The neurobiologist oversaw one of the largest financial turnarounds in academic medicine.
Forty years ago, an economics professor in Bangladesh launched what has often been called a revolution. His idea of making small loans available for people who otherwise couldn’t access credit — in this case, mostly poor rural women — caught on internationally.
Using this microcredit model, millions of people in Bangladesh and around the world have started small businesses, and the professor, Muhammad Yunus, was awarded a Nobel Peace Prize in 2006 for his efforts to alleviate poverty.
Today Yunus is trying to launch another revolution. It’s founded on the idea that capitalism is broken and a new economic system, one based on altruism, is needed.
He explains how in a new book titled “A World in Three Zeros: The New Economics of Zero Poverty, Zero Unemployment and Zero Net Carbon Emissions.”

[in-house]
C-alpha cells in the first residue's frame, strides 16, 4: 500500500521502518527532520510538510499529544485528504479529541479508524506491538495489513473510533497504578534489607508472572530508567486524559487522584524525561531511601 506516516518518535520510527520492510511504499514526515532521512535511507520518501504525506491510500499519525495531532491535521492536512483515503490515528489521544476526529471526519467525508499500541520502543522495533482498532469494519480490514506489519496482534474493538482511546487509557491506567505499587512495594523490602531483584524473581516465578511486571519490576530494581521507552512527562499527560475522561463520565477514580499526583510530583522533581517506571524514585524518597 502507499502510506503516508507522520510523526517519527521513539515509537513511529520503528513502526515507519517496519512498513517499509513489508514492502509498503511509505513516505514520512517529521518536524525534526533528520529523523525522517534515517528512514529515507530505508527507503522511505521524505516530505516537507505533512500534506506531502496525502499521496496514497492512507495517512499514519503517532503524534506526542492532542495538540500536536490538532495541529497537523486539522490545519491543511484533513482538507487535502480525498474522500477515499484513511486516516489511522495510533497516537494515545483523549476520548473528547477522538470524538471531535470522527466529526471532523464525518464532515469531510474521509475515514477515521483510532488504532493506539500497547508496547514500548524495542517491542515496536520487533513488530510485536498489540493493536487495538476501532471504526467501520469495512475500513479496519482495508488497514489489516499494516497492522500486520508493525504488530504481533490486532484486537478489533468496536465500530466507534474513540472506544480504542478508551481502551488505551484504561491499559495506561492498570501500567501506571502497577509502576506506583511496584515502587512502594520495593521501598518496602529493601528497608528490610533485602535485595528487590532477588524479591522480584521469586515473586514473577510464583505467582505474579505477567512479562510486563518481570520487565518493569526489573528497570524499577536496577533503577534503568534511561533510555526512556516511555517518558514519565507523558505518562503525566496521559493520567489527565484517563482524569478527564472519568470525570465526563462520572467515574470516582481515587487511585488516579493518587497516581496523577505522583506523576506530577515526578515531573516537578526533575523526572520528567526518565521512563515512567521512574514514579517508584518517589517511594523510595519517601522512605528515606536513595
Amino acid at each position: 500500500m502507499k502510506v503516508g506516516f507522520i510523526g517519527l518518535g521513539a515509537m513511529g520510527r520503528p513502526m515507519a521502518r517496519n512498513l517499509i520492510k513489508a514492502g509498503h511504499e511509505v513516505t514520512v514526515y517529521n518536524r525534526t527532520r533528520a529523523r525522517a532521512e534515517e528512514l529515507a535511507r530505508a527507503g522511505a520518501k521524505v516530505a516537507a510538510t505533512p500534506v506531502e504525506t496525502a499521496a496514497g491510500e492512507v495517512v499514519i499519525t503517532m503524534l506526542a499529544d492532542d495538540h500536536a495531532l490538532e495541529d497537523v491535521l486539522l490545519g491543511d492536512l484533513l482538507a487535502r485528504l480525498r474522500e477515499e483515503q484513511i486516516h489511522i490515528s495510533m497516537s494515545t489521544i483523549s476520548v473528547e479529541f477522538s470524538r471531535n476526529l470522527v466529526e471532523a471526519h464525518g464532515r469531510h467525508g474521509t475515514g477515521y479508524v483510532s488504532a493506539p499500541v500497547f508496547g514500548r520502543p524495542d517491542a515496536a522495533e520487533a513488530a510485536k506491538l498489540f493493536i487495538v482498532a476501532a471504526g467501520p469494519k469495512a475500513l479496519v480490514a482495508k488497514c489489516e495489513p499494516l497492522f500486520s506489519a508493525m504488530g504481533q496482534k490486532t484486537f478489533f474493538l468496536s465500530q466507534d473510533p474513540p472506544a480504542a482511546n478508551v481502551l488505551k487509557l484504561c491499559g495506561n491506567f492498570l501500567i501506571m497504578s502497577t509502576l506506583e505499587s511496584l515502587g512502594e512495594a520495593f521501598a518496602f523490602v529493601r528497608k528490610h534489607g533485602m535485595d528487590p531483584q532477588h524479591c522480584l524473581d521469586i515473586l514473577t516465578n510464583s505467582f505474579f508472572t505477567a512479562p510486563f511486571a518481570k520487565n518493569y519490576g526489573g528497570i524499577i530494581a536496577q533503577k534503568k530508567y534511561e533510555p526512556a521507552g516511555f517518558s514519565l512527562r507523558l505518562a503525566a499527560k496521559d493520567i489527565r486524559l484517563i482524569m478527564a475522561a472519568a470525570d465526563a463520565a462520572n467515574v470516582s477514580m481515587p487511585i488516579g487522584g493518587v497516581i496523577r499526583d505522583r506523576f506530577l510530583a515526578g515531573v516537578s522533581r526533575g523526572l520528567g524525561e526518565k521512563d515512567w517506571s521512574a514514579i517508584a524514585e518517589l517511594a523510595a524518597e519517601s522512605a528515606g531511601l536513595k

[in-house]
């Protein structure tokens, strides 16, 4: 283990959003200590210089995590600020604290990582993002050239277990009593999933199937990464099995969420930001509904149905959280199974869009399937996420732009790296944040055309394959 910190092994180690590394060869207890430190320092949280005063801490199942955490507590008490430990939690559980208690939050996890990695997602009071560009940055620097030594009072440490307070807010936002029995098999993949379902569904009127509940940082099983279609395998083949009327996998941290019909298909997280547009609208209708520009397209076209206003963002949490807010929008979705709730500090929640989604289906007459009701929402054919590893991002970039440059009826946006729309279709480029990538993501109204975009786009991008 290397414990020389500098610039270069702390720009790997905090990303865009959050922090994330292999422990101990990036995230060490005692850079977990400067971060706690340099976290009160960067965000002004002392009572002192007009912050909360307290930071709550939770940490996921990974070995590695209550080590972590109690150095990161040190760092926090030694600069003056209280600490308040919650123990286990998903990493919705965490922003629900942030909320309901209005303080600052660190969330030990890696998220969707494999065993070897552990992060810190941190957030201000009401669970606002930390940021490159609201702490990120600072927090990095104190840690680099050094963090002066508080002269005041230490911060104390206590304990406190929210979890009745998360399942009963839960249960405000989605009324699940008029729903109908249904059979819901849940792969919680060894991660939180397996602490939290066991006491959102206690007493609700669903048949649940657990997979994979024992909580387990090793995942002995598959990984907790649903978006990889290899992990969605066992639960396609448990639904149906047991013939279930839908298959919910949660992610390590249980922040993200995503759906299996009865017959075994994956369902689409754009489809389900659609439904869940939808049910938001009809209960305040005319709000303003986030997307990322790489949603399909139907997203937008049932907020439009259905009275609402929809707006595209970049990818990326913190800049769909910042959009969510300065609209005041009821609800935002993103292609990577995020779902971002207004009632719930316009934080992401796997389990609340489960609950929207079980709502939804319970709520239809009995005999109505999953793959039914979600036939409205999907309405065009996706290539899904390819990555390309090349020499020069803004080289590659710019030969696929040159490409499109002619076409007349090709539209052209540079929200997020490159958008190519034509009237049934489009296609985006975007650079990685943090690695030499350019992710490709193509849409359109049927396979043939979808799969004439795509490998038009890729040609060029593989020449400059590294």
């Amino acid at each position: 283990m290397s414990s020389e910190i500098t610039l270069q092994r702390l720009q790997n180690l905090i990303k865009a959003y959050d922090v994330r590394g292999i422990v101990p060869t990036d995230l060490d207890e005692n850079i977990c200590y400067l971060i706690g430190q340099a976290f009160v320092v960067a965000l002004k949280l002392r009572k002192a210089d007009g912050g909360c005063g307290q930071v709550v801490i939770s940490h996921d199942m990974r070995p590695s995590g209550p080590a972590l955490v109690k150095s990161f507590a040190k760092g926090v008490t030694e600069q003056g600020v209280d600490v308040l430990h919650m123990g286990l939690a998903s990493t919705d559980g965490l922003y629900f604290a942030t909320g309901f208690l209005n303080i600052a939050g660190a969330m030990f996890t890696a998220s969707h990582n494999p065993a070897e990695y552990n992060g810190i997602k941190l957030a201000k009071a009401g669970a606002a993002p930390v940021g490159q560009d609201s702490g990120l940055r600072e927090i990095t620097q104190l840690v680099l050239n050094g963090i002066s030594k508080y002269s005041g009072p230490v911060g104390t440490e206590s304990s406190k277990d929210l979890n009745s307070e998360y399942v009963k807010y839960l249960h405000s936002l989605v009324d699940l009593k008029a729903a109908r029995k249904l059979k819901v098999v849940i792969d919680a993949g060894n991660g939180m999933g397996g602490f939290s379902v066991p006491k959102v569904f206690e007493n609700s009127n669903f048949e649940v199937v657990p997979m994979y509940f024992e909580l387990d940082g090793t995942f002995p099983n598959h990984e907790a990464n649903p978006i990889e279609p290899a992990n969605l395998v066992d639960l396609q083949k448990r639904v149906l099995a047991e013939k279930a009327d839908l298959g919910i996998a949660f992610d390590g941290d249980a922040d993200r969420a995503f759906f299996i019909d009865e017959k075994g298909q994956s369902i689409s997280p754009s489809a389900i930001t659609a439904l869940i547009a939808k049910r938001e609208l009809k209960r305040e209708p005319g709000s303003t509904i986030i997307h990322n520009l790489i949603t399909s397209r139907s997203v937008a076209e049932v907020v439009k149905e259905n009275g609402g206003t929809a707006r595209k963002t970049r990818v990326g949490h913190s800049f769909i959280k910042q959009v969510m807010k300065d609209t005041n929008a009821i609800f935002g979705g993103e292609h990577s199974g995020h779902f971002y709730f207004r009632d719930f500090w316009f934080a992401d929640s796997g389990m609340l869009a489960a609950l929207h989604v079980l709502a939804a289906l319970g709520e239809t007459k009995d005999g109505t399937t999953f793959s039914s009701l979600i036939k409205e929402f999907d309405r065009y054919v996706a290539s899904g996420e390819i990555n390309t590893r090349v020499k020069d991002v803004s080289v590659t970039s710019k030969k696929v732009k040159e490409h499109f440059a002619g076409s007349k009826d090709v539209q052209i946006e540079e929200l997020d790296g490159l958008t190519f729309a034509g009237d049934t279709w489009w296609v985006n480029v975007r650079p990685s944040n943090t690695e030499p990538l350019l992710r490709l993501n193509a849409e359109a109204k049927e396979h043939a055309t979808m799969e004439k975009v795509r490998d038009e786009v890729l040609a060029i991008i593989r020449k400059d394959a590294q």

- Muhammad Yunus 2006 Nobel Peace Prize laureate; creator of the microcredit economic movement; and author of the new book "A World of Three Zeros: The New Economics of Zero Poverty, Zero Unemployment and Zero Net Carbon Emissions"; @Yunus_Centre
Zero Poverty: Bringing An End To Income Inequality
Excerpted from “A World of Three Zeros: The New Economics of Zero Poverty, Zero Unemployment, and Zero Net Carbon Emissions” by Muhammad Yunus. Copyright © 2017. Available from PublicAffairs, an imprint of Perseus Books, LLC, a subsidiary of Hachette Book Group, Inc.